Expect lots of traffic Thanksgiving weekend

In Wisconsin, nearly 1 million people will be traveling for Thanksgiving, according to AAA.

Whether driving or flying, experts recommend preparing for a busy commute.

Wednesday night’s drivers should have decent weather across the state, but even with good driving conditions, AAA said drivers need to be cautious.

University of Wisconsin-La Crosse student Jay Kedrowski said his drive home should take about 3.5 hours, but on the biggest travel day of the year, he said he never knows what he’ll run into.

“If it’s rush hour, I kind of have to plan ahead, and it’s going to take a while, but otherwise, you just deal with it,” Kedrowski said. “I mean, there’s always the holiday rush, but what do you do?”

Fellow UW-L student Lizzy Wlodyga has about an hour less on her drive home but said on her commute, it’s not the holiday traffic that would slow her down.

“Whenever it snows, it’s hard. So not necessarily the holidays, but weather is a big factor,” Wlodyga said.

For those choosing to travel on Wednesday, weather isn’t expected to cause any slowdowns, but Thanksgiving Day could bring with it some snow and ice. AAA Wisconsin recommends drivers give themselves some extra time to get to your destination.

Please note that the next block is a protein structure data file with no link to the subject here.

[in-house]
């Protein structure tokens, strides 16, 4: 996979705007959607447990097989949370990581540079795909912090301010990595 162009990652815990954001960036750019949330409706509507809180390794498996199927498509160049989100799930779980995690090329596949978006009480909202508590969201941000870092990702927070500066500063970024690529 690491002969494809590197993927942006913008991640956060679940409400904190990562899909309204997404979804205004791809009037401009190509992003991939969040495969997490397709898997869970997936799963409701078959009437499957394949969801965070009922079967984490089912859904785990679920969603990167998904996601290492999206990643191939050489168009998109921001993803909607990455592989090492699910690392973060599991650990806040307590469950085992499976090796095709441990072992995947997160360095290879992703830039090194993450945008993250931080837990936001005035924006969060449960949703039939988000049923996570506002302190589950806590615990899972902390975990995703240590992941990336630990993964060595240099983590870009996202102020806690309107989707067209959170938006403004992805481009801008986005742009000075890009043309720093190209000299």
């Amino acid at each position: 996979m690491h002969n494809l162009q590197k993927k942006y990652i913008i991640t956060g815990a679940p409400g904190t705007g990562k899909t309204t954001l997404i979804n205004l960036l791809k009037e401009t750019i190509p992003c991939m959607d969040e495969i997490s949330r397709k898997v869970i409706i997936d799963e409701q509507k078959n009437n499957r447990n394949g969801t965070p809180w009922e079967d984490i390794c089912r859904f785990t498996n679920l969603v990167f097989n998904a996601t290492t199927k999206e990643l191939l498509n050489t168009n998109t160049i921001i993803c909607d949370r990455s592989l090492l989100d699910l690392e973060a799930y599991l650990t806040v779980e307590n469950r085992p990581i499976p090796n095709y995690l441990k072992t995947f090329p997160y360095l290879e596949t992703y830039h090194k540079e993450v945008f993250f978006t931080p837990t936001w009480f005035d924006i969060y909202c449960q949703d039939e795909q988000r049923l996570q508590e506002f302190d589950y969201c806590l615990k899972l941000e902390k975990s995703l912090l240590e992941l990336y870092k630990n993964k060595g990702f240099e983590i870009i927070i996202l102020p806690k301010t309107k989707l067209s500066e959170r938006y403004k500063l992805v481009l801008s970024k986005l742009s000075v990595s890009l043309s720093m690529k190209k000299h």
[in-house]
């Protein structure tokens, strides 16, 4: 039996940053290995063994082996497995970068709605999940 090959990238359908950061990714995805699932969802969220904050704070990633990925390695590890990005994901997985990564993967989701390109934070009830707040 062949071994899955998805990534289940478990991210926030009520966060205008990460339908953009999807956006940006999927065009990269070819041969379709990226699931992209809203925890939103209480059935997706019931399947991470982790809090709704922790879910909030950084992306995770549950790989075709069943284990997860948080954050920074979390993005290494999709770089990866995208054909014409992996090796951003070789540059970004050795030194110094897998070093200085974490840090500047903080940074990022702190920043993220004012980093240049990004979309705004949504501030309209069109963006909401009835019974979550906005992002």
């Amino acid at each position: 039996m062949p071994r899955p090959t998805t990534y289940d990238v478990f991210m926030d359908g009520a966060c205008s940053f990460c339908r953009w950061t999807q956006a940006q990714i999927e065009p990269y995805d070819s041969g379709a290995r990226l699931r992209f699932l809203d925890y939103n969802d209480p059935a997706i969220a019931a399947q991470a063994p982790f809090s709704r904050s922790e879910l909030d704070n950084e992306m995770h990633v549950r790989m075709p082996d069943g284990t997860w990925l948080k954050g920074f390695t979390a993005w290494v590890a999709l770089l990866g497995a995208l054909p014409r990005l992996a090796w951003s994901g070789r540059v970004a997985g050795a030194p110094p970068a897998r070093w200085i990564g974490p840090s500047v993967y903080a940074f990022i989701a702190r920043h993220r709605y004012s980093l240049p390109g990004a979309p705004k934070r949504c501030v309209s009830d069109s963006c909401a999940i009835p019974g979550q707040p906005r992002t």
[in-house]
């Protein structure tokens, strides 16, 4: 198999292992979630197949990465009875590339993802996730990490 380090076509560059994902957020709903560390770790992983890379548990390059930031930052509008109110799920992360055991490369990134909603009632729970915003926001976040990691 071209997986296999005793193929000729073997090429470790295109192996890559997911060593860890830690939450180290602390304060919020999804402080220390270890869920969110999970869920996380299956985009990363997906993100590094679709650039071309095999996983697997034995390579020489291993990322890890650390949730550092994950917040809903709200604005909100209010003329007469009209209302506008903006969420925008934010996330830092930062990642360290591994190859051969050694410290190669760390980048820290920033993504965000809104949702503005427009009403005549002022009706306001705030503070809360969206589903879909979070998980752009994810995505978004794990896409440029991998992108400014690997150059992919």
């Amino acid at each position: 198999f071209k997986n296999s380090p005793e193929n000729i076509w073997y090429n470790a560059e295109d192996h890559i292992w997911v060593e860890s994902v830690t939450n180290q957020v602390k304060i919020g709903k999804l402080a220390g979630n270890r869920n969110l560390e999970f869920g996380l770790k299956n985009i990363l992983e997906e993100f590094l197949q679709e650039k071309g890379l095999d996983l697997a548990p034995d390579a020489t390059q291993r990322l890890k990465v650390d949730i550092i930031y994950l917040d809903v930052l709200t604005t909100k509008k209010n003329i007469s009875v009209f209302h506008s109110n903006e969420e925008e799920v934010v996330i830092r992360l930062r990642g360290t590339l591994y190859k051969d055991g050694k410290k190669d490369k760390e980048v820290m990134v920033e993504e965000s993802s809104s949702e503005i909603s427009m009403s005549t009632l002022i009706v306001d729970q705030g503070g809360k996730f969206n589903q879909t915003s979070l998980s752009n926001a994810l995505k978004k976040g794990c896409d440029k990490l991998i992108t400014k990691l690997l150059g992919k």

“Well, any time there’s going to be some winter weather, it’s a good idea, the best thing you can do is to slow down and increase your following distance from the car in front of you,” Nick Jarmusz, director of public affairs at AAA, said.

AAA recommends all drivers have a kit in their car during the winter in case they were to break down. The kit should include jumper cables, tools, windshield washer fluid, ice scraper, a reflector device or flare, first-aid kit, work gloves, flashlight, warm clothing and a blanket.

AAA estimates nearly 900,000 people on the road in Wisconsin this Thanksgiving. The company said especially for those traveling over the river and into construction zones, drivers need to be paying attention.

“The three most important things that I tell any one who is driving for any reason is to stay sober, belted and focused when you’re behind the wheel,”¬†Jarmusz said.

Jarmusz said part of the reason so many travelers will be driving this weekend is because gas prices are likely the lowest they’ve been for the holiday weekend since 2008.

AAA said those who are flying this weekend should also be prepared for long lines. The company said this is one of, if not the busiest weekend at the airport, and with increased security due to recent terror threats, flyers should try to get to the airport earlier than normal.